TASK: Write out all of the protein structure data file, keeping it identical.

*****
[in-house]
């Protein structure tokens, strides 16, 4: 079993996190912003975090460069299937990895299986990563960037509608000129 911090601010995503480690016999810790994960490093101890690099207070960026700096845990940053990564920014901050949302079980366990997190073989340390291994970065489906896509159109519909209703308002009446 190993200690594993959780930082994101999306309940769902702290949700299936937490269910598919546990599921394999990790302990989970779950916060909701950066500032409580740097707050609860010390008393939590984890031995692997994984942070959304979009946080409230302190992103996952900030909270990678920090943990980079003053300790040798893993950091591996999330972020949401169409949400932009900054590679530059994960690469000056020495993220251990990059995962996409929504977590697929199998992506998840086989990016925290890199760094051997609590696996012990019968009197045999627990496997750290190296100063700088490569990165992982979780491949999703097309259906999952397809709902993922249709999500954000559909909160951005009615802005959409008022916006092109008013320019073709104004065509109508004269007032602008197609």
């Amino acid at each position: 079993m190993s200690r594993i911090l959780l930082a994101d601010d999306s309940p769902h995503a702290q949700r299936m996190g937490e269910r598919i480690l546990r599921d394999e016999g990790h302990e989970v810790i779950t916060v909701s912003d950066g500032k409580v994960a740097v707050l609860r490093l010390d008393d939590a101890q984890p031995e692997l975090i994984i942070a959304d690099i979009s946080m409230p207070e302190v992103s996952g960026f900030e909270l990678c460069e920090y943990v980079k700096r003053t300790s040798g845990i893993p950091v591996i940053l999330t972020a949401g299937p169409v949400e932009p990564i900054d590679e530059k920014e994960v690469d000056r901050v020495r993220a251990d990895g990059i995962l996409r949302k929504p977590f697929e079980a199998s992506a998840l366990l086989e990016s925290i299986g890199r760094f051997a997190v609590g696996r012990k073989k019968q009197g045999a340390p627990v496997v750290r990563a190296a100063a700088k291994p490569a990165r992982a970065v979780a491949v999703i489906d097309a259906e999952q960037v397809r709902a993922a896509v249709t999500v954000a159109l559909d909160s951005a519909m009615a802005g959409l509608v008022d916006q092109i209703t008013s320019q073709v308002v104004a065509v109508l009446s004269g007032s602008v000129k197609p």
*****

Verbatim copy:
[in-house]
């Protein structure tokens, strides 16, 4: 079993996190912003975090460069299937990895299986990563960037509608000129 911090601010995503480690016999810790994960490093101890690099207070960026700096845990940053990564920014901050949302079980366990997190073989340390291994970065489906896509159109519909209703308002009446 190993200690594993959780930082994101999306309940769902702290949700299936937490269910598919546990599921394999990790302990989970779950916060909701950066500032409580740097707050609860010390008393939590984890031995692997994984942070959304979009946080409230302190992103996952900030909270990678920090943990980079003053300790040798893993950091591996999330972020949401169409949400932009900054590679530059994960690469000056020495993220251990990059995962996409929504977590697929199998992506998840086989990016925290890199760094051997609590696996012990019968009197045999627990496997750290190296100063700088490569990165992982979780491949999703097309259906999952397809709902993922249709999500954000559909909160951005009615802005959409008022916006092109008013320019073709104004065509109508004269007032602008197609």
């Amino acid at each position: 079993m190993s200690r594993i911090l959780l930082a994101d601010d999306s309940p769902h995503a702290q949700r299936m996190g937490e269910r598919i480690l546990r599921d394999e016999g990790h302990e989970v810790i779950t916060v909701s912003d950066g500032k409580v994960a740097v707050l609860r490093l010390d008393d939590a101890q984890p031995e692997l975090i994984i942070a959304d690099i979009s946080m409230p207070e302190v992103s996952g960026f900030e909270l990678c460069e920090y943990v980079k700096r003053t300790s040798g845990i893993p950091v591996i940053l999330t972020a949401g299937p169409v949400e932009p990564i900054d590679e530059k920014e994960v690469d000056r901050v020495r993220a251990d990895g990059i995962l996409r949302k929504p977590f697929e079980a199998s992506a998840l366990l086989e990016s925290i299986g890199r760094f051997a997190v609590g696996r012990k073989k019968q009197g045999a340390p627990v496997v750290r990563a190296a100063a700088k291994p490569a990165r992982a970065v979780a491949v999703i489906d097309a259906e999952q960037v397809r709902a993922a896509v249709t999500v954000a159109l559909d909160s951005a519909m009615a802005g959409l509608v008022d916006q092109i209703t008013s320019q073709v308002v104004a065509v109508l009446s004269g007032s602008v000129k197609p």